Millions of children around the world do not have access to clean water or decent sanitation at school, putting their education – and those of girls in particular – at risk. The first ever global baseline report on drinking-water, sanitation and hygiene in schools – carried out by WHO and UNICEF – shows that 620 million children worldwide do not have access to decent toilets at school, and around 900 million children cannot wash their hands properly. Ensuring that children attend school and complete their education is crucial to a country’s social and economic development, yet a lack of decent hygiene facilities discourages children, particularly girls, from doing so. Nearly 570 million children lacked a basic drinking water service at their school. Nearly half of schools in sub-Saharan Africa had no safe drinking water and a third of schools in sub-Saharan Africa had no sanitation service.
The heads of state from Brazil, Russia, India, China and South Africa (BRICS) met in August for a two-day annual BRICS summit, with one of the issues that of energy related investments and their impact. The author notes that China and India are investing billions of dollars in coal-fired thermal-power generation in Africa while winning global applause for increasing their solar and wind power at home and suggests that this points to a contradiction and policy inconsistency. China is funding coal projects in Ghana, Kenya, Tanzania, Malawi, Zambia and Zimbabwe, yet is a global powerhouse in renewable energy. He suggests that Chinese state energy companies losing business due to government slowing of carbon emissions in China are turning to Africa, even while they have first-hand knowledge on the effects of coal on the environment and human health. The Indian Government is also being praised globally for taking steps to halt carbon emissions, but it too has made investments in Africa in coal-based energy. He describes protest against harmful approaches with pickets by activists raising issues and demands to address exploitation, climate change, pollution and the looting of Africa resources with inequality and social harm.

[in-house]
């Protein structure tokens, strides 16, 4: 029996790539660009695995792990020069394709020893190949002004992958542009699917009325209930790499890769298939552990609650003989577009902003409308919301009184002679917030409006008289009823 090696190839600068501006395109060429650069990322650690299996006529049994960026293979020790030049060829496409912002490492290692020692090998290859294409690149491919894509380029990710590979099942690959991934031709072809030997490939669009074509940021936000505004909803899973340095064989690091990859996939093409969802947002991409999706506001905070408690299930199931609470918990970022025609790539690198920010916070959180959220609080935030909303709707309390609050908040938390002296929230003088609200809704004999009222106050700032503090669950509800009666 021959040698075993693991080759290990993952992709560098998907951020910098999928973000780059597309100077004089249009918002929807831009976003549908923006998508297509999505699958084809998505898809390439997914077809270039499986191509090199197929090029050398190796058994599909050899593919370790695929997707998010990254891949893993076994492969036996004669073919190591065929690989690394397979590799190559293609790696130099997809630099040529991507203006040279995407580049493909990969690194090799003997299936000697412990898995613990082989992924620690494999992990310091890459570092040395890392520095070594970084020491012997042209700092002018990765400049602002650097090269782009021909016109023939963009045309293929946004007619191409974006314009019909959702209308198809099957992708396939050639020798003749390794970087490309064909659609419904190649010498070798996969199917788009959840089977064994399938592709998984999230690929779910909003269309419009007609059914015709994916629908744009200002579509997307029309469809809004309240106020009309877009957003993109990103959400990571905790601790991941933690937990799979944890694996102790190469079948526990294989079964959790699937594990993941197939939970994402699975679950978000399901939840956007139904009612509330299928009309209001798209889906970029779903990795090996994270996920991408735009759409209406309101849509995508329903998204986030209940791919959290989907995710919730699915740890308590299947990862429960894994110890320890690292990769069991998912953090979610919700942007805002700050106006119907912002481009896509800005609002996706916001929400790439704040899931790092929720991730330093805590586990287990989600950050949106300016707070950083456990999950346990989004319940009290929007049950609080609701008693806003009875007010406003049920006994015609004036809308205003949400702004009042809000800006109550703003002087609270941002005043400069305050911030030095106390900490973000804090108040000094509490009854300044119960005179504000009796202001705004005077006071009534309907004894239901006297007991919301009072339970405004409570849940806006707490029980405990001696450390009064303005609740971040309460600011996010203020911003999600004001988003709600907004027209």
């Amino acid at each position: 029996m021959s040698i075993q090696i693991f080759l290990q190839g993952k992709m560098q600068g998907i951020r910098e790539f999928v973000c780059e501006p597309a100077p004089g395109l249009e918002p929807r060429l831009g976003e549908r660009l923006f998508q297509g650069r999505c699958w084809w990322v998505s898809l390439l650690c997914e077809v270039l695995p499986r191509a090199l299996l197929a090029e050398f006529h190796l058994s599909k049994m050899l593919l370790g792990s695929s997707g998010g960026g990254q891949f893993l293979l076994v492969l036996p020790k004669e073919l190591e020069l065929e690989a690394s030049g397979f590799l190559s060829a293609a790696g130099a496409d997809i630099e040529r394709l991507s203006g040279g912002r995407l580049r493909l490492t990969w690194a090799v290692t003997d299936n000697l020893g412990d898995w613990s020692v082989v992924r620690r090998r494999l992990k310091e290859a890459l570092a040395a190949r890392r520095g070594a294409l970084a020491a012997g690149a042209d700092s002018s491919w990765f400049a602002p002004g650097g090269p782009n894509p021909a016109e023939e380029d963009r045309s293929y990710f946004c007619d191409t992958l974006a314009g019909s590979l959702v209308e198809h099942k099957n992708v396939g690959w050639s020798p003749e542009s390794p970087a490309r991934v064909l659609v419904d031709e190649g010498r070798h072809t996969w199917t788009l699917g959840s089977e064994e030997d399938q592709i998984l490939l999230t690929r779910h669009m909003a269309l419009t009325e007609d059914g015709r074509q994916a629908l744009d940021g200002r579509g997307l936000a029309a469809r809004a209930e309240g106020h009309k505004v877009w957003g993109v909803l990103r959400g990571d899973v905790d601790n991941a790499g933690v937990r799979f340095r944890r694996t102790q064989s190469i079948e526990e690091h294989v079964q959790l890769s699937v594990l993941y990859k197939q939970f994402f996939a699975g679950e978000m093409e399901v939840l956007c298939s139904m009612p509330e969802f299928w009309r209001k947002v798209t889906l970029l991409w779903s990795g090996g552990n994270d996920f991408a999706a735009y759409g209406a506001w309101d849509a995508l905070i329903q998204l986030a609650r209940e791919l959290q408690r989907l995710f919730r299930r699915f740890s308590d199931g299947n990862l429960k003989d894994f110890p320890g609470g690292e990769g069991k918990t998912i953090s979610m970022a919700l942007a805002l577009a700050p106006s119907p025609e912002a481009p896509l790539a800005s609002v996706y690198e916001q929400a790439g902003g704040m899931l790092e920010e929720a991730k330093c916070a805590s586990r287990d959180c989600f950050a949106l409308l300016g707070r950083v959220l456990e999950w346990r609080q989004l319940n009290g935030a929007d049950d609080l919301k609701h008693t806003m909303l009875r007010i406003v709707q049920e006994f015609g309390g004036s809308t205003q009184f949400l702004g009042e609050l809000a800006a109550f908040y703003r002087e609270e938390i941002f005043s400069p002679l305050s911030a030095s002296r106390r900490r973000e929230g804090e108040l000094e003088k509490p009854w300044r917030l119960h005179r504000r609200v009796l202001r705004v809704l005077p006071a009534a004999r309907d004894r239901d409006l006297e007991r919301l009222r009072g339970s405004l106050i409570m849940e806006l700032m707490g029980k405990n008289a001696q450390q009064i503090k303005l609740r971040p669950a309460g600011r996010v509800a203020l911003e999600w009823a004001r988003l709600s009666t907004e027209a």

7. Equitable health services
During the Ebola virus disease (EVD) epidemic in Liberia, contact tracing was implemented to rapidly detect new cases and prevent further transmission. The authors describe the scope and characteristics of this contact tracing and assess its performance during the 2014–2015 epidemic in six counties. Positive predictive value (PPV) was defined as the proportion of traced contacts who were identified as potential cases. Contact tracing was initiated for 26.7% of total EVD cases and detected 3.6% of all new cases during the period covered, with a PPV of 1.4%. Potential cases were more likely to be detected early in the outbreak; to hail from rural areas; report multiple exposures and symptoms; have household contact or direct bodily or fluid contact; and report nausea, fever, or weakness, as compared to contacts who completed monitoring. Contact tracing was identified to be a critical intervention in Liberia and represented one of the largest contact tracing efforts during an epidemic in history. While there were notable improvements in implementation over time, the study data suggest there were limitations to its performance—particularly in urban districts and during peak transmission. Recommendations for improving performance include integrated surveillance, decentralized management of multidisciplinary teams, comprehensive protocols, and community-led strategies.
The month-old Ebola outbreak in the Democratic Republic of Congo, which rose quickly to over 100 cases appears to be fading. More than 3,500 contacts of known cases are being followed, more than 4,000 doses of vaccine have been given and officials reported feeling hopeful enough to allow schools in the area — North Kivu Province, on the eastern border with Uganda — to open as usual. Although five experimental treatments for infected patients recently won approval for emergency use, the author reports that so far too few patients have received them to draw conclusions about how well they may work. One reason experts are reluctant to declare the outbreak contained is that some remote towns have not been visited because of armed groups in the area. Ebola experts also said they would not let down their guard because they remembered a brief, deceptive lull in the early days of the 2014 West African outbreak before it reached three capital cities and exploded, killing more than 11,000 people. Medically, the most exciting prospect on the horizon is that, as of Aug. 22, DRC has approved the emergency use of five potential treatments: two antiviral drugs, remdesivir and favipiravir; and three cocktails of antibodies originally found in recovered patients, including ZMapp, mAb114 and Regn3450-3471-3479. Previously, only about half of Ebola patients were saved if they got supportive treatment, including fluid replacement and fever control, in time. Being consistently able to cure most patients is reported to be an important advance.